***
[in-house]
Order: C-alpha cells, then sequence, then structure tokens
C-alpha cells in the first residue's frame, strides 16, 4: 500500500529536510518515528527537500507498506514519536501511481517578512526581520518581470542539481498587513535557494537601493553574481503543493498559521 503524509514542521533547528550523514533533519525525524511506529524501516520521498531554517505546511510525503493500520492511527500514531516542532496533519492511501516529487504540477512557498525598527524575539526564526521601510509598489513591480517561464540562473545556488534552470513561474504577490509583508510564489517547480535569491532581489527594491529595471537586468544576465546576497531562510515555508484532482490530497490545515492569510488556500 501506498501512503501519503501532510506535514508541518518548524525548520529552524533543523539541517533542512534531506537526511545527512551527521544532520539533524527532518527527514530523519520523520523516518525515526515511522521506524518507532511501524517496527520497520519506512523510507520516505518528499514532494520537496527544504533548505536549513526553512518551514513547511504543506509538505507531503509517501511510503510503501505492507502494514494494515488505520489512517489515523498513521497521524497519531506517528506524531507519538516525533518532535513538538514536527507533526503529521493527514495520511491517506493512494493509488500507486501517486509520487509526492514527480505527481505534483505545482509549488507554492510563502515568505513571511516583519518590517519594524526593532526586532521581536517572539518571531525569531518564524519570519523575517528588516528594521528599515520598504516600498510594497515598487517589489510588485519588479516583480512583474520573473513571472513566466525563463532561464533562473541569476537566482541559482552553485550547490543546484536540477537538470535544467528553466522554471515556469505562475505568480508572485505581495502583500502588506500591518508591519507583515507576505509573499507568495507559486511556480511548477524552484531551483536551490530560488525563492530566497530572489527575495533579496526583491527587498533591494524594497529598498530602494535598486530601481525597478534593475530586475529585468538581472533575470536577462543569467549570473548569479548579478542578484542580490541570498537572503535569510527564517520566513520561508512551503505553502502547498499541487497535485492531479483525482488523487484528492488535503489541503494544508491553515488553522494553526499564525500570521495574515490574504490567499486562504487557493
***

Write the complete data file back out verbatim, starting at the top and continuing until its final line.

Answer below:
[in-house]
Order: C-alpha cells, then sequence, then structure tokens
C-alpha cells in the first residue's frame, strides 16, 4: 500500500529536510518515528527537500507498506514519536501511481517578512526581520518581470542539481498587513535557494537601493553574481503543493498559521 503524509514542521533547528550523514533533519525525524511506529524501516520521498531554517505546511510525503493500520492511527500514531516542532496533519492511501516529487504540477512557498525598527524575539526564526521601510509598489513591480517561464540562473545556488534552470513561474504577490509583508510564489517547480535569491532581489527594491529595471537586468544576465546576497531562510515555508484532482490530497490545515492569510488556500 501506498501512503501519503501532510506535514508541518518548524525548520529552524533543523539541517533542512534531506537526511545527512551527521544532520539533524527532518527527514530523519520523520523516518525515526515511522521506524518507532511501524517496527520497520519506512523510507520516505518528499514532494520537496527544504533548505536549513526553512518551514513547511504543506509538505507531503509517501511510503510503501505492507502494514494494515488505520489512517489515523498513521497521524497519531506517528506524531507519538516525533518532535513538538514536527507533526503529521493527514495520511491517506493512494493509488500507486501517486509520487509526492514527480505527481505534483505545482509549488507554492510563502515568505513571511516583519518590517519594524526593532526586532521581536517572539518571531525569531518564524519570519523575517528588516528594521528599515520598504516600498510594497515598487517589489510588485519588479516583480512583474520573473513571472513566466525563463532561464533562473541569476537566482541559482552553485550547490543546484536540477537538470535544467528553466522554471515556469505562475505568480508572485505581495502583500502588506500591518508591519507583515507576505509573499507568495507559486511556480511548477524552484531551483536551490530560488525563492530566497530572489527575495533579496526583491527587498533591494524594497529598498530602494535598486530601481525597478534593475530586475529585468538581472533575470536577462543569467549570473548569479548579478542578484542580490541570498537572503535569510527564517520566513520561508512551503505553502502547498499541487497535485492531479483525482488523487484528492488535503489541503494544508491553515488553522494553526499564525500570521495574515490574504490567499486562504487557493